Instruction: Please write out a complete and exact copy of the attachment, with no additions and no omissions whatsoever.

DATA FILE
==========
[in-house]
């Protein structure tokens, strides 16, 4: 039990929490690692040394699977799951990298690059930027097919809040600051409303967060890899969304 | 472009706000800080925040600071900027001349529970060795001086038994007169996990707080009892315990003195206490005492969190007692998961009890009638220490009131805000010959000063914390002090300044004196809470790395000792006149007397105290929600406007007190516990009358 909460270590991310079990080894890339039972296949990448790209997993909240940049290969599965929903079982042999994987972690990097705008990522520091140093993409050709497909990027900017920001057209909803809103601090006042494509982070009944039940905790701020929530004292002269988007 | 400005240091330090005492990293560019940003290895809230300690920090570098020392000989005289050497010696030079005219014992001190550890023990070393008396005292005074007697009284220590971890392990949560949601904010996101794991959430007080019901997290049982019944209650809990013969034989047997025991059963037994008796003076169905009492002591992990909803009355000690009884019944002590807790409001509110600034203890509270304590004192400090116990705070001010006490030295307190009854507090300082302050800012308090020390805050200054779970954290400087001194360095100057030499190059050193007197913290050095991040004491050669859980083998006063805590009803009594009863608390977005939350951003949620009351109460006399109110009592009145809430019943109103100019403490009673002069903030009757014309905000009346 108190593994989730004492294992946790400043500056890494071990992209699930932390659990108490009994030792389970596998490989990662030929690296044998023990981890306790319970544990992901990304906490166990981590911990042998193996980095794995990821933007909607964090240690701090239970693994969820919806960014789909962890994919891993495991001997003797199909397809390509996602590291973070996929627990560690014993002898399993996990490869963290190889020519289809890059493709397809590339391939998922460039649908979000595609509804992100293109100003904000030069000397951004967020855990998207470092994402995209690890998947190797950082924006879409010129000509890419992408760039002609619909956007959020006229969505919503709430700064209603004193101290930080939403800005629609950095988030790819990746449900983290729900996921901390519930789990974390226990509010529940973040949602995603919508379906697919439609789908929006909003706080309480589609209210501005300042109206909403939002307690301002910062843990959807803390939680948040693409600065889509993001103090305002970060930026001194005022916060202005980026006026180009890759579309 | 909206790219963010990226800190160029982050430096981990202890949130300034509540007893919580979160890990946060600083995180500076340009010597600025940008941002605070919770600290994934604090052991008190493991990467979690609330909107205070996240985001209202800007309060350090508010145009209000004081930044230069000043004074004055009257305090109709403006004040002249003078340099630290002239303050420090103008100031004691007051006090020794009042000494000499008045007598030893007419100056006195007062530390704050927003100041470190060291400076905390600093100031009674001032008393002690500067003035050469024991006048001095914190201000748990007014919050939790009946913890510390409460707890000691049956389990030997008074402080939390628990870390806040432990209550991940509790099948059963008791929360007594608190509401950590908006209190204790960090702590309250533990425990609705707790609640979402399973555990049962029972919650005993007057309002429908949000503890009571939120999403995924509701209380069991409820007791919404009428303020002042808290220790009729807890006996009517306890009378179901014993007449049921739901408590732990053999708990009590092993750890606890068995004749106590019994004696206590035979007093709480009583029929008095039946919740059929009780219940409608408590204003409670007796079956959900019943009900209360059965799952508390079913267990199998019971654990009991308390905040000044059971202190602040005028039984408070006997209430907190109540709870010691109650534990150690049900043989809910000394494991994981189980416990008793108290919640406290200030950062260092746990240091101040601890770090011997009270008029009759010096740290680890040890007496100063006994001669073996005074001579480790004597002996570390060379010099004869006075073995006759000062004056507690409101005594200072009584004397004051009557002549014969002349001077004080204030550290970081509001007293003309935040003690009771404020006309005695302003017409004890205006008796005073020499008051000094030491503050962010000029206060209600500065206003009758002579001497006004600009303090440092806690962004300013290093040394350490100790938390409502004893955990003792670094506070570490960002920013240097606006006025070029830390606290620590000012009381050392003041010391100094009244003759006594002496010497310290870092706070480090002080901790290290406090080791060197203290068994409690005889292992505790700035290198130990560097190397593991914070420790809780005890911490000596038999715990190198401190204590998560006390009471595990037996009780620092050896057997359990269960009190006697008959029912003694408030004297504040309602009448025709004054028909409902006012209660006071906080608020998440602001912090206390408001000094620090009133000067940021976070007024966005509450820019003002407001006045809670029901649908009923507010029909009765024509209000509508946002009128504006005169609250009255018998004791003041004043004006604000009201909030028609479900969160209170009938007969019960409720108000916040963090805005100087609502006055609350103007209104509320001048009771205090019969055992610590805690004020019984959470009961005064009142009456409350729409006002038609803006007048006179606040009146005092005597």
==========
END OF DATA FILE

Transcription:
[in-house]
């Protein structure tokens, strides 16, 4: 039990929490690692040394699977799951990298690059930027097919809040600051409303967060890899969304 | 472009706000800080925040600071900027001349529970060795001086038994007169996990707080009892315990003195206490005492969190007692998961009890009638220490009131805000010959000063914390002090300044004196809470790395000792006149007397105290929600406007007190516990009358 909460270590991310079990080894890339039972296949990448790209997993909240940049290969599965929903079982042999994987972690990097705008990522520091140093993409050709497909990027900017920001057209909803809103601090006042494509982070009944039940905790701020929530004292002269988007 | 400005240091330090005492990293560019940003290895809230300690920090570098020392000989005289050497010696030079005219014992001190550890023990070393008396005292005074007697009284220590971890392990949560949601904010996101794991959430007080019901997290049982019944209650809990013969034989047997025991059963037994008796003076169905009492002591992990909803009355000690009884019944002590807790409001509110600034203890509270304590004192400090116990705070001010006490030295307190009854507090300082302050800012308090020390805050200054779970954290400087001194360095100057030499190059050193007197913290050095991040004491050669859980083998006063805590009803009594009863608390977005939350951003949620009351109460006399109110009592009145809430019943109103100019403490009673002069903030009757014309905000009346 108190593994989730004492294992946790400043500056890494071990992209699930932390659990108490009994030792389970596998490989990662030929690296044998023990981890306790319970544990992901990304906490166990981590911990042998193996980095794995990821933007909607964090240690701090239970693994969820919806960014789909962890994919891993495991001997003797199909397809390509996602590291973070996929627990560690014993002898399993996990490869963290190889020519289809890059493709397809590339391939998922460039649908979000595609509804992100293109100003904000030069000397951004967020855990998207470092994402995209690890998947190797950082924006879409010129000509890419992408760039002609619909956007959020006229969505919503709430700064209603004193101290930080939403800005629609950095988030790819990746449900983290729900996921901390519930789990974390226990509010529940973040949602995603919508379906697919439609789908929006909003706080309480589609209210501005300042109206909403939002307690301002910062843990959807803390939680948040693409600065889509993001103090305002970060930026001194005022916060202005980026006026180009890759579309 | 909206790219963010990226800190160029982050430096981990202890949130300034509540007893919580979160890990946060600083995180500076340009010597600025940008941002605070919770600290994934604090052991008190493991990467979690609330909107205070996240985001209202800007309060350090508010145009209000004081930044230069000043004074004055009257305090109709403006004040002249003078340099630290002239303050420090103008100031004691007051006090020794009042000494000499008045007598030893007419100056006195007062530390704050927003100041470190060291400076905390600093100031009674001032008393002690500067003035050469024991006048001095914190201000748990007014919050939790009946913890510390409460707890000691049956389990030997008074402080939390628990870390806040432990209550991940509790099948059963008791929360007594608190509401950590908006209190204790960090702590309250533990425990609705707790609640979402399973555990049962029972919650005993007057309002429908949000503890009571939120999403995924509701209380069991409820007791919404009428303020002042808290220790009729807890006996009517306890009378179901014993007449049921739901408590732990053999708990009590092993750890606890068995004749106590019994004696206590035979007093709480009583029929008095039946919740059929009780219940409608408590204003409670007796079956959900019943009900209360059965799952508390079913267990199998019971654990009991308390905040000044059971202190602040005028039984408070006997209430907190109540709870010691109650534990150690049900043989809910000394494991994981189980416990008793108290919640406290200030950062260092746990240091101040601890770090011997009270008029009759010096740290680890040890007496100063006994001669073996005074001579480790004597002996570390060379010099004869006075073995006759000062004056507690409101005594200072009584004397004051009557002549014969002349001077004080204030550290970081509001007293003309935040003690009771404020006309005695302003017409004890205006008796005073020499008051000094030491503050962010000029206060209600500065206003009758002579001497006004600009303090440092806690962004300013290093040394350490100790938390409502004893955990003792670094506070570490960002920013240097606006006025070029830390606290620590000012009381050392003041010391100094009244003759006594002496010497310290870092706070480090002080901790290290406090080791060197203290068994409690005889292992505790700035290198130990560097190397593991914070420790809780005890911490000596038999715990190198401190204590998560006390009471595990037996009780620092050896057997359990269960009190006697008959029912003694408030004297504040309602009448025709004054028909409902006012209660006071906080608020998440602001912090206390408001000094620090009133000067940021976070007024966005509450820019003002407001006045809670029901649908009923507010029909009765024509209000509508946002009128504006005169609250009255018998004791003041004043004006604000009201909030028609479900969160209170009938007969019960409720108000916040963090805005100087609502006055609350103007209104509320001048009771205090019969055992610590805690004020019984959470009961005064009142009456409350729409006002038609803006007048006179606040009146005092005597």